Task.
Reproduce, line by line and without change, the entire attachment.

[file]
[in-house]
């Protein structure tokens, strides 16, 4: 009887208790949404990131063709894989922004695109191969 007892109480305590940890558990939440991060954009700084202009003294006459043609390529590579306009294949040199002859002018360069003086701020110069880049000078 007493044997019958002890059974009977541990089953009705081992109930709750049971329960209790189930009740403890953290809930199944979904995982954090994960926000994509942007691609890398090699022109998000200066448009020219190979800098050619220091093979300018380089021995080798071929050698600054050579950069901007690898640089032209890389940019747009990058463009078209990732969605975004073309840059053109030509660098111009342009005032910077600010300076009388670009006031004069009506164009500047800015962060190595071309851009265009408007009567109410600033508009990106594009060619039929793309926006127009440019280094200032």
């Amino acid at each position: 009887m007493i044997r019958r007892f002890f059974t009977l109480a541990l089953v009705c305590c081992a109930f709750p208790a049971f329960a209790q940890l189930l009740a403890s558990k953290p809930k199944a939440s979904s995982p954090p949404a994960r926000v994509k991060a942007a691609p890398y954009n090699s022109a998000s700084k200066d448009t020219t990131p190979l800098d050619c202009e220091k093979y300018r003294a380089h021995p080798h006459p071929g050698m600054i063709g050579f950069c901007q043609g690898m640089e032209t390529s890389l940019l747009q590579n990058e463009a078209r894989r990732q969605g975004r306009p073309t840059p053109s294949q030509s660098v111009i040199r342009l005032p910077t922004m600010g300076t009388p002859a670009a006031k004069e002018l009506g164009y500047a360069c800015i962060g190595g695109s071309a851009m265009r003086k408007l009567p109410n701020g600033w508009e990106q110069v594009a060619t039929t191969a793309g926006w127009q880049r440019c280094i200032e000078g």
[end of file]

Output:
[in-house]
């Protein structure tokens, strides 16, 4: 009887208790949404990131063709894989922004695109191969 007892109480305590940890558990939440991060954009700084202009003294006459043609390529590579306009294949040199002859002018360069003086701020110069880049000078 007493044997019958002890059974009977541990089953009705081992109930709750049971329960209790189930009740403890953290809930199944979904995982954090994960926000994509942007691609890398090699022109998000200066448009020219190979800098050619220091093979300018380089021995080798071929050698600054050579950069901007690898640089032209890389940019747009990058463009078209990732969605975004073309840059053109030509660098111009342009005032910077600010300076009388670009006031004069009506164009500047800015962060190595071309851009265009408007009567109410600033508009990106594009060619039929793309926006127009440019280094200032």
């Amino acid at each position: 009887m007493i044997r019958r007892f002890f059974t009977l109480a541990l089953v009705c305590c081992a109930f709750p208790a049971f329960a209790q940890l189930l009740a403890s558990k953290p809930k199944a939440s979904s995982p954090p949404a994960r926000v994509k991060a942007a691609p890398y954009n090699s022109a998000s700084k200066d448009t020219t990131p190979l800098d050619c202009e220091k093979y300018r003294a380089h021995p080798h006459p071929g050698m600054i063709g050579f950069c901007q043609g690898m640089e032209t390529s890389l940019l747009q590579n990058e463009a078209r894989r990732q969605g975004r306009p073309t840059p053109s294949q030509s660098v111009i040199r342009l005032p910077t922004m600010g300076t009388p002859a670009a006031k004069e002018l009506g164009y500047a360069c800015i962060g190595g695109s071309a851009m265009r003086k408007l009567p109410n701020g600033w508009e990106q110069v594009a060619t039929t191969a793309g926006w127009q880049r440019c280094i200032e000078g």